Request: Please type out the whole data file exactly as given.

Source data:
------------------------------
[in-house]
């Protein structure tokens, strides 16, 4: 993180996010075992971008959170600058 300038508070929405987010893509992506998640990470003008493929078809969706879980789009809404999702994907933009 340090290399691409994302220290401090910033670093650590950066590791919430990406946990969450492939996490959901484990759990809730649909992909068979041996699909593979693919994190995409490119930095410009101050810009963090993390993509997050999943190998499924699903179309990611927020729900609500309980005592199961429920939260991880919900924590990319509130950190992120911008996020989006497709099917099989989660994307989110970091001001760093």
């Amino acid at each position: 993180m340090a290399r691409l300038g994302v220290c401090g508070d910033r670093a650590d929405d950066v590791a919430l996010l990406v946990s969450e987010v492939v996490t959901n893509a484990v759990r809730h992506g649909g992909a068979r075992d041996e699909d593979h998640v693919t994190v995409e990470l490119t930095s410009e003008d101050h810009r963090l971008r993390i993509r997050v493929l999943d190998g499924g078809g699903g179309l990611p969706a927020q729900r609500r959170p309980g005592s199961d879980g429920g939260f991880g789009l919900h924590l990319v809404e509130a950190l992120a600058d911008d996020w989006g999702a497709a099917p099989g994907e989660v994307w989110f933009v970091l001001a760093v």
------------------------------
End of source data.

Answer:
[in-house]
């Protein structure tokens, strides 16, 4: 993180996010075992971008959170600058 300038508070929405987010893509992506998640990470003008493929078809969706879980789009809404999702994907933009 340090290399691409994302220290401090910033670093650590950066590791919430990406946990969450492939996490959901484990759990809730649909992909068979041996699909593979693919994190995409490119930095410009101050810009963090993390993509997050999943190998499924699903179309990611927020729900609500309980005592199961429920939260991880919900924590990319509130950190992120911008996020989006497709099917099989989660994307989110970091001001760093």
């Amino acid at each position: 993180m340090a290399r691409l300038g994302v220290c401090g508070d910033r670093a650590d929405d950066v590791a919430l996010l990406v946990s969450e987010v492939v996490t959901n893509a484990v759990r809730h992506g649909g992909a068979r075992d041996e699909d593979h998640v693919t994190v995409e990470l490119t930095s410009e003008d101050h810009r963090l971008r993390i993509r997050v493929l999943d190998g499924g078809g699903g179309l990611p969706a927020q729900r609500r959170p309980g005592s199961d879980g429920g939260f991880g789009l919900h924590l990319v809404e509130a950190l992120a600058d911008d996020w989006g999702a497709a099917p099989g994907e989660v994307w989110f933009v970091l001001a760093v």